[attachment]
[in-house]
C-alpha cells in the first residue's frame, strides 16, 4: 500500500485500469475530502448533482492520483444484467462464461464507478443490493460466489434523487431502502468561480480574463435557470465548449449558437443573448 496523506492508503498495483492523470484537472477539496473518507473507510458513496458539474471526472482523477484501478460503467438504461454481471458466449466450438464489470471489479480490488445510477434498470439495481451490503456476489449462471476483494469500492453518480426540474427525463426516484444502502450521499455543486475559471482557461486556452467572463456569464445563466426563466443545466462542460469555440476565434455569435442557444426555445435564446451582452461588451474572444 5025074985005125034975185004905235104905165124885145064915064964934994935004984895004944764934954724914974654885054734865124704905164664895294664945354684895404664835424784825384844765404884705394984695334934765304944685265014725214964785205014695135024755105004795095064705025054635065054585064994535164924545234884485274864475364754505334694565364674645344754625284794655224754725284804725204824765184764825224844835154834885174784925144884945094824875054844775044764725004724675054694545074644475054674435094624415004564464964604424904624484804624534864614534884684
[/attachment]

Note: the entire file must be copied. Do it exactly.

[in-house]
C-alpha cells in the first residue's frame, strides 16, 4: 500500500485500469475530502448533482492520483444484467462464461464507478443490493460466489434523487431502502468561480480574463435557470465548449449558437443573448 496523506492508503498495483492523470484537472477539496473518507473507510458513496458539474471526472482523477484501478460503467438504461454481471458466449466450438464489470471489479480490488445510477434498470439495481451490503456476489449462471476483494469500492453518480426540474427525463426516484444502502450521499455543486475559471482557461486556452467572463456569464445563466426563466443545466462542460469555440476565434455569435442557444426555445435564446451582452461588451474572444 5025074985005125034975185004905235104905165124885145064915064964934994935004984895004944764934954724914974654885054734865124704905164664895294664945354684895404664835424784825384844765404884705394984695334934765304944685265014725214964785205014695135024755105004795095064705025054635065054585064994535164924545234884485274864475364754505334694565364674645344754625284794655224754725284804725204824765184764825224844835154834885174784925144884945094824875054844775044764725004724675054694545074644475054674435094624415004564464964604424904624484804624534864614534884684